Wednesday, January 23, 2008

Author Alan Gratz Coming to Paideia

The 2007-2008 school year is the first that the library has brought in authors at the junior high and high school levels. The first was Frank Beddor, author of The Looking Glass Wars, in September, sponsored by Little Shop of Stories in Decatur. Our second visiting author will be here next Thursday (January 31) and is Alan Gratz, former middle school teacher and Avondale Estates resident, now a full-time author living in Western North Carolina.

Alan's first novel is Samurai Shortstop, "the story of a boy in 1890s Tokyo who combines baseball and bushido, the samurai way of the warrior, to prove that his father's samurai traditions have a place in the new Japan." I thoroughly enjoyed this novel, an excellent work of historical fiction for teens that will appeal to baseball and samurai fans, devotees of Japanese history, and all readers who want an engrossing story of culture change, right and wrong, and fathers and sons. As Alan discusses in an author's afterword, who would have thought 19th century Japan played baseball??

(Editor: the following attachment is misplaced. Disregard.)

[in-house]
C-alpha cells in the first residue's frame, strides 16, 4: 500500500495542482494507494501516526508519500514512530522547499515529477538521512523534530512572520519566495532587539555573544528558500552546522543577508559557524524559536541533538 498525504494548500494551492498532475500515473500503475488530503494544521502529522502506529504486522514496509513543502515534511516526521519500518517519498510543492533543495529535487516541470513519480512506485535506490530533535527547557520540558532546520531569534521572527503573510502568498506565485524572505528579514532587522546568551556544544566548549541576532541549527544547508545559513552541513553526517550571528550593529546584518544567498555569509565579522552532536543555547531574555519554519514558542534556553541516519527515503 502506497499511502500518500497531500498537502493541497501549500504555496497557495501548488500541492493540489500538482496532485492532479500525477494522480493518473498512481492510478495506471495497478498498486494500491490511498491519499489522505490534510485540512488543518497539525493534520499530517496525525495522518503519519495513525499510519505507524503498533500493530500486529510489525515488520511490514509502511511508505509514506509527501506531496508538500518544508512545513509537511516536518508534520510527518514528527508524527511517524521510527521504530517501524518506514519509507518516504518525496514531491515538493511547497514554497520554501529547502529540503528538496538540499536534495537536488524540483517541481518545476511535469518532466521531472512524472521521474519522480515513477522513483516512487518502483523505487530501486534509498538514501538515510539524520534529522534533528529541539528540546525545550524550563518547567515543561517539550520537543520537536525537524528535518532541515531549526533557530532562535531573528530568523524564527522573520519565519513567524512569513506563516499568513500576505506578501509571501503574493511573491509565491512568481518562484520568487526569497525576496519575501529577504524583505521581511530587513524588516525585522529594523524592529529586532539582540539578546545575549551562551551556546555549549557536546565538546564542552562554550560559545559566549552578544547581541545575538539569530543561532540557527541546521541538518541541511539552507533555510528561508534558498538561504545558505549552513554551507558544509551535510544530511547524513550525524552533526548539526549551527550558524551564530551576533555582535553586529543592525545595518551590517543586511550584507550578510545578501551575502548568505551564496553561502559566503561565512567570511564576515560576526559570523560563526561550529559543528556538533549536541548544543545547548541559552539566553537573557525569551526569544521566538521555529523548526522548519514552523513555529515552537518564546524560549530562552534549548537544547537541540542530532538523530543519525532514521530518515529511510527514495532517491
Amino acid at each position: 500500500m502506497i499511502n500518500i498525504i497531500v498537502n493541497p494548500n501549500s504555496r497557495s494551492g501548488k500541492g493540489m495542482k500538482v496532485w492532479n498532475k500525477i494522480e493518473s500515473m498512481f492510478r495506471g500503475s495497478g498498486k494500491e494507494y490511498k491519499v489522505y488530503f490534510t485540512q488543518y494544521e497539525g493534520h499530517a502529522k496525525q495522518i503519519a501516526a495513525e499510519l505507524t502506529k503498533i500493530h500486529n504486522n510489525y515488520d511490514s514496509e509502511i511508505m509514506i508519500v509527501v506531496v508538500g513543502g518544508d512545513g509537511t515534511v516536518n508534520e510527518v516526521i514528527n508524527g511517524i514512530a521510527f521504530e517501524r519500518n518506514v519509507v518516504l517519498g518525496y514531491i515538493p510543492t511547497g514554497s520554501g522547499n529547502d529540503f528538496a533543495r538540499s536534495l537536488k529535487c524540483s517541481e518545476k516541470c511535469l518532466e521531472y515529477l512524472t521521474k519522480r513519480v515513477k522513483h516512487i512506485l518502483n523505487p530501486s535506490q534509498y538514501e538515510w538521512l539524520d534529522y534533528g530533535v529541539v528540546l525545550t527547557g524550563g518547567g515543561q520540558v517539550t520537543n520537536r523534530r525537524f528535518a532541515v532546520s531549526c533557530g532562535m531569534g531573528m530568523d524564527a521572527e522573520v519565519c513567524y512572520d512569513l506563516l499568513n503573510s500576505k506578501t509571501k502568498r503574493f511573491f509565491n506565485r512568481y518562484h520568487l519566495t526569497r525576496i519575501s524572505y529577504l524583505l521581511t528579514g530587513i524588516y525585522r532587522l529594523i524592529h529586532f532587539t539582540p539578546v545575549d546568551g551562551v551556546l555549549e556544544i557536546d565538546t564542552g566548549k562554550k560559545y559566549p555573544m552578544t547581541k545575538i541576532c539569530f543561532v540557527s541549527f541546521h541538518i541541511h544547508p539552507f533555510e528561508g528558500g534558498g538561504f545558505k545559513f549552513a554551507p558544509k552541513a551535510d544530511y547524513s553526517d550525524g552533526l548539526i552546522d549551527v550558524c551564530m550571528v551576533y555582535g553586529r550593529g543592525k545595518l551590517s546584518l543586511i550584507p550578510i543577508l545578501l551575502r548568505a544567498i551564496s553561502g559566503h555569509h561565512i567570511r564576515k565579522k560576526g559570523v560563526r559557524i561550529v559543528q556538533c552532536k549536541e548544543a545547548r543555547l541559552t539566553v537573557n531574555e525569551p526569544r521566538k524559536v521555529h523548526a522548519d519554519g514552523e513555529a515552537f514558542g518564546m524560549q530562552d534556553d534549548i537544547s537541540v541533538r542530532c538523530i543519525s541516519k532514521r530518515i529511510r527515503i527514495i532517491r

The most recent novel is Something Rotten, which recasts Shakespeare's Hamlet as a contemporary murder mystery with an environmental twist. Wise-cracking teenager Horatio Wilkes noses around a rich family's skeletons and odiferous empire to discover who killed Hamilton Prince's father in Denmark, Tennessee. I was born in Athens, Tennessee while my dad was a forester for the Bowater Paper company (and I went to graduate school in Knoxville), so in addition to enjoying the story and placing the twists of character & plot, I could easily conjure up the setting and trademark smell that identifies the "something rotten in Denmark."

Alan is putting in a full day of teaching and talking -- in 3 of the junior high homebases, one high school lit class, and with members of the Literary Magazine and Forum staffs. His books are available to buy at Little Shop of Stories in Decatur (an awesome bookstore, mostly for kids but with something for everyone!).


More about Alan Gratz:
at The Edge of the Forest (newsletter interview, January 2007)
at Interactive Reader (blog interview, November 2007)
and . . . a Wikipedia page!

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